When you share children with an ex-spouse or ex-partner, there can be a variety of tricky financial issues to untangle. These can include child support, alimony, and who claims which deductions or credits at tax time. There are a number of tax breaks designed to help parents minimize their tax liability. Knowing who can claim them, and when, can make filing taxes easier for both parents and avoid the possibility of costly tax mistakes.
- The Internal Revenue Service (IRS) has specific rules about who can claim a dependent child on their taxes.
- Child tax credits can help to reduce what you owe in taxes on a dollar-for-dollar basis, while tax deductions reduce your taxable income for the year.
- Child tax deductions and credits can be included in the details of a divorce decree or separation agreement.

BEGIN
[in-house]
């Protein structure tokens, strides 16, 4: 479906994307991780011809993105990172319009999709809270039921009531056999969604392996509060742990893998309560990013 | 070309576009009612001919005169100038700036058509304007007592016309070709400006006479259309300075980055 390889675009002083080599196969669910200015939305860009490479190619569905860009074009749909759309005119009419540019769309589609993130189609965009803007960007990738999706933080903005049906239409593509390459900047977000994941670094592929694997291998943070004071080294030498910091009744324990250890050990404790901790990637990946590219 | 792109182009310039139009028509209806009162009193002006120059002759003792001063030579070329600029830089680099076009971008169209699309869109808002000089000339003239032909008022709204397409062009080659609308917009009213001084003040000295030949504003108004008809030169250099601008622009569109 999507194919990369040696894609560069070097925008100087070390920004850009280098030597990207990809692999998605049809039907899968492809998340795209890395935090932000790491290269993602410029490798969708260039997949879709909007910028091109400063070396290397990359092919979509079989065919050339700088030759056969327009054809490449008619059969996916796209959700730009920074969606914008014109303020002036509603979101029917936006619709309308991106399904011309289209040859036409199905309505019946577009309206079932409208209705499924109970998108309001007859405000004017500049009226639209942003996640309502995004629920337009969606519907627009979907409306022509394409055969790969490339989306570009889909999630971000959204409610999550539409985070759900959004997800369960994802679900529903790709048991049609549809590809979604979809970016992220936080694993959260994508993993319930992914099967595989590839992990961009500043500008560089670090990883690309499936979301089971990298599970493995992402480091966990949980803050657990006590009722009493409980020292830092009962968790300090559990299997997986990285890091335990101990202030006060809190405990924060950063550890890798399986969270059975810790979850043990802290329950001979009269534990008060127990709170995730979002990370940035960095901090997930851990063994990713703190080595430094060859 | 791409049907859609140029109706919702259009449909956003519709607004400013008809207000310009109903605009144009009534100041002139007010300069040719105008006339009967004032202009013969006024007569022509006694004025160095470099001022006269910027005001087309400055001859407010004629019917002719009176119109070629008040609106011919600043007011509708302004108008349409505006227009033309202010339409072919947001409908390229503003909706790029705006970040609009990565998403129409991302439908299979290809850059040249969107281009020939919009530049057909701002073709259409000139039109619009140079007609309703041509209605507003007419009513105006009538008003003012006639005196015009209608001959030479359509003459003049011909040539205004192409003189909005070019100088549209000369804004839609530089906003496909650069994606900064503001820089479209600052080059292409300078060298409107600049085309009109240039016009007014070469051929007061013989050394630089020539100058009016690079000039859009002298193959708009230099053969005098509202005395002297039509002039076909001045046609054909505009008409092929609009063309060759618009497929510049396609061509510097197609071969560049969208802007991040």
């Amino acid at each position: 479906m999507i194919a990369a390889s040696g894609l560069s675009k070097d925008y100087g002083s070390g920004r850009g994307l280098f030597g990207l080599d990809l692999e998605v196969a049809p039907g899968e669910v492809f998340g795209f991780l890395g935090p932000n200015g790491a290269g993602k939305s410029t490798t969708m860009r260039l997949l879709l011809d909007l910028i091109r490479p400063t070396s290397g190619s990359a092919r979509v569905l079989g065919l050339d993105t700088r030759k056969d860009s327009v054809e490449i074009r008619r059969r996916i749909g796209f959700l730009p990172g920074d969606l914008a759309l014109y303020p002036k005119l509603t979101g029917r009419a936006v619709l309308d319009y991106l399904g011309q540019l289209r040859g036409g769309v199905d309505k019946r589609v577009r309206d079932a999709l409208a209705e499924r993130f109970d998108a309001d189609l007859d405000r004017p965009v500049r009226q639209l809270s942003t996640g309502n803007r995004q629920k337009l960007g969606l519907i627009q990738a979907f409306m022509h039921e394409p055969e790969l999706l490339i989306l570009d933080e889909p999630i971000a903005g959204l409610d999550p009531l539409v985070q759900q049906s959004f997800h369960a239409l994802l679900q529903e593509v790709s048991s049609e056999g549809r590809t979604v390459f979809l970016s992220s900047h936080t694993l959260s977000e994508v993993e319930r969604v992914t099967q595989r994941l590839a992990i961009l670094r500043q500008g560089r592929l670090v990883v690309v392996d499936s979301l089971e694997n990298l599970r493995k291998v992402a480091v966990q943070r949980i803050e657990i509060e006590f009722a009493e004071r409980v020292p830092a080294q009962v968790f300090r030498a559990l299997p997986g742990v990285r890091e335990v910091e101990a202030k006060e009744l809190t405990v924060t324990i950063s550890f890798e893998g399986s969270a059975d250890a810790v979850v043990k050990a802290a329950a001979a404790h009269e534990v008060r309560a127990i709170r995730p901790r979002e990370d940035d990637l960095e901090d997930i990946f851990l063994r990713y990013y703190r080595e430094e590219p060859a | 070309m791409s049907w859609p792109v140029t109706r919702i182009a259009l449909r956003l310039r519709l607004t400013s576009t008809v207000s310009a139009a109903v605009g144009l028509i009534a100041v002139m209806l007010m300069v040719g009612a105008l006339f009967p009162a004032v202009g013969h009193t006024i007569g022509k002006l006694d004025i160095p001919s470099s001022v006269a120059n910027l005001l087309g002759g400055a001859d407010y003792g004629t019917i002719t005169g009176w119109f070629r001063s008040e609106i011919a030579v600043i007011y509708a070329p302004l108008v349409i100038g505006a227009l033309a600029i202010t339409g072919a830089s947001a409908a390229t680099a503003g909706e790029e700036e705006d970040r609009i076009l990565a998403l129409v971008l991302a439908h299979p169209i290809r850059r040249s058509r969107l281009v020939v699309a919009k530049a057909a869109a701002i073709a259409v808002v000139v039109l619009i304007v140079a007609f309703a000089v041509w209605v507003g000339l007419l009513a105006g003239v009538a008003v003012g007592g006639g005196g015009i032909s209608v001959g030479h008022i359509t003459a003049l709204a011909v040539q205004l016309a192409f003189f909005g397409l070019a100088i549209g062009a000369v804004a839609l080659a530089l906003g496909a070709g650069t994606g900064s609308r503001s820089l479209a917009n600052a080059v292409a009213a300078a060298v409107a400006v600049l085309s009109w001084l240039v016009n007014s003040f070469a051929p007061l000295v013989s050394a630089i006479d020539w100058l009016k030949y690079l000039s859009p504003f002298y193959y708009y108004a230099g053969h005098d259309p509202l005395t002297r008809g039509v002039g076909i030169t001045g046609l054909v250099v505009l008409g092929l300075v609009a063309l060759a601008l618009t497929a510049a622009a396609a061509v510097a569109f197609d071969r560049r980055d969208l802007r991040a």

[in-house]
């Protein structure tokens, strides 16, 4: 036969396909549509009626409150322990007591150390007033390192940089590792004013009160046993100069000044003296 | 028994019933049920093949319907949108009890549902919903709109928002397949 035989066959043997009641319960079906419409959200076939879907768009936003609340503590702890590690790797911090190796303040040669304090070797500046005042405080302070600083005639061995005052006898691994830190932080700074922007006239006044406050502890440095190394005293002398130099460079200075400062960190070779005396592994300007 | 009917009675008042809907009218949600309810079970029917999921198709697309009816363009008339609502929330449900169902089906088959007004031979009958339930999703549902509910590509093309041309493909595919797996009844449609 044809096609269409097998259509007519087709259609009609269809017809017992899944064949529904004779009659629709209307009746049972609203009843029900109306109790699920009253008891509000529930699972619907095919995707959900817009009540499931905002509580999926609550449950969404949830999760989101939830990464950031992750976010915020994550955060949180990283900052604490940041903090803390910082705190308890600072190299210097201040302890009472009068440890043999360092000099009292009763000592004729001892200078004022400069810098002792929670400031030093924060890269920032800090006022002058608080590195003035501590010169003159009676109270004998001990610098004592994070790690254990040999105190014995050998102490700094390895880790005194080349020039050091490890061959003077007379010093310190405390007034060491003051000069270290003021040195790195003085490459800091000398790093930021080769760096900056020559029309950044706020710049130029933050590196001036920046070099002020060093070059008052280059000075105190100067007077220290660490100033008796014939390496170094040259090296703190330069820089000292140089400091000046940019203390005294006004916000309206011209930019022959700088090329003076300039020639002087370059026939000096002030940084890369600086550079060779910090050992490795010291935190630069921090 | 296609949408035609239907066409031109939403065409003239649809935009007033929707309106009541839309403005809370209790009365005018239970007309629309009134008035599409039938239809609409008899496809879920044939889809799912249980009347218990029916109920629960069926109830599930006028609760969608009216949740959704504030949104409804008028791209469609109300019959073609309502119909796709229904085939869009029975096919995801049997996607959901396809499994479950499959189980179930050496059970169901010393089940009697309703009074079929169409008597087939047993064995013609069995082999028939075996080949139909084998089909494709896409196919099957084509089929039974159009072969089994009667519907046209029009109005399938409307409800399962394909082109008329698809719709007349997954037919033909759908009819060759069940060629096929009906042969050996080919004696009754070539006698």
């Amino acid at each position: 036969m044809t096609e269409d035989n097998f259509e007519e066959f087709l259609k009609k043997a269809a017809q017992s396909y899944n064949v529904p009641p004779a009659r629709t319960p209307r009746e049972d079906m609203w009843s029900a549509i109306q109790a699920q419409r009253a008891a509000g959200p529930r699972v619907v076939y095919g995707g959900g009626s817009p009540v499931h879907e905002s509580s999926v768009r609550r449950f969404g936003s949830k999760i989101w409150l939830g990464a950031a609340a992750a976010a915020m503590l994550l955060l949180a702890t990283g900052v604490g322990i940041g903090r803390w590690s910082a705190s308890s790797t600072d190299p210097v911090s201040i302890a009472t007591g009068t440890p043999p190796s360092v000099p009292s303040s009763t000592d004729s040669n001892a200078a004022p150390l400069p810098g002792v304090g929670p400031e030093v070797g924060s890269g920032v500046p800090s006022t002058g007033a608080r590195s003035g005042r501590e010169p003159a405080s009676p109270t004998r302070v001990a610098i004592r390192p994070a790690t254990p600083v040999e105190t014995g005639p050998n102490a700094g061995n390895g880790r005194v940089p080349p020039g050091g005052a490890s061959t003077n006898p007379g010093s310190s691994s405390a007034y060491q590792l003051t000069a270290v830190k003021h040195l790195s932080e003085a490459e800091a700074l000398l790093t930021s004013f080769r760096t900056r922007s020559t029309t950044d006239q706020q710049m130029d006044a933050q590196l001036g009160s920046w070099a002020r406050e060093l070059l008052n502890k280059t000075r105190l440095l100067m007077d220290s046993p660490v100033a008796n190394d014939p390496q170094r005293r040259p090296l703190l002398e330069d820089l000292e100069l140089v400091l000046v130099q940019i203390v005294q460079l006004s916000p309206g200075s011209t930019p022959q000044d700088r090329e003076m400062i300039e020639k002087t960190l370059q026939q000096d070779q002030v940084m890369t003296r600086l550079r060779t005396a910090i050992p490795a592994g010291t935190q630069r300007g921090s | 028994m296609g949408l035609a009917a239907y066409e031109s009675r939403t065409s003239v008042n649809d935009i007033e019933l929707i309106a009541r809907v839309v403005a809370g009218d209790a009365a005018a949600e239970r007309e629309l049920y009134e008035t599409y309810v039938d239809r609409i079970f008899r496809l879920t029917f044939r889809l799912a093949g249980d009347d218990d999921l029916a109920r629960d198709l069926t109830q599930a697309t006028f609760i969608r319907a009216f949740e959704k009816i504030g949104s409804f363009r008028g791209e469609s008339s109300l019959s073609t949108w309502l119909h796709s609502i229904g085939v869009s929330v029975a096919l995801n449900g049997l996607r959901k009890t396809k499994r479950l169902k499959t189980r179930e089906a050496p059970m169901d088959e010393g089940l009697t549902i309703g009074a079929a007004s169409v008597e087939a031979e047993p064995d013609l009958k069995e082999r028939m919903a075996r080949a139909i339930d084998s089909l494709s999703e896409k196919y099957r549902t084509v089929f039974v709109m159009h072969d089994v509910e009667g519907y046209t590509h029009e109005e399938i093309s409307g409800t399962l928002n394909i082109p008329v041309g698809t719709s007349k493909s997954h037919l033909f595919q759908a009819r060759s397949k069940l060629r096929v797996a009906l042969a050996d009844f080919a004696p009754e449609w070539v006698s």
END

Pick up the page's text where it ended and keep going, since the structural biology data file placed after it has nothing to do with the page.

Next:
- Knowing who can claim what with regard to eligible children, credits, and deductions can help to minimize what you owe in taxes each year.
Claiming a Child on Taxes When Divorced or Separated
To take advantage of child-related tax breaks, you must first have an eligible child to claim as a dependent. The Internal Revenue Service (IRS) has specific rules for claiming children on your taxes as dependents. Generally speaking, the custodial parent (i.e., the parent who has physical custody) is eligible to take the claim. This assumes that the child spends more nights under their roof during the year than at the noncustodial parent’s home.
The child in question also has to meet qualifying child rules set by the IRS. There are four specific tests that the child must meet:
- Age: To meet the age test, a qualifying child must be under age 19; under 24 if a full-time student; or permanently disabled, regardless of age.
- Relationship: To meet the relationship test, the child must be your son, daughter, stepchild, adopted child, or foster child.
- Residency: To meet the residency test, the child must live with you for more than half of the year.
- Joint Return: To meet this test, your child cannot have filed a joint return with someone else.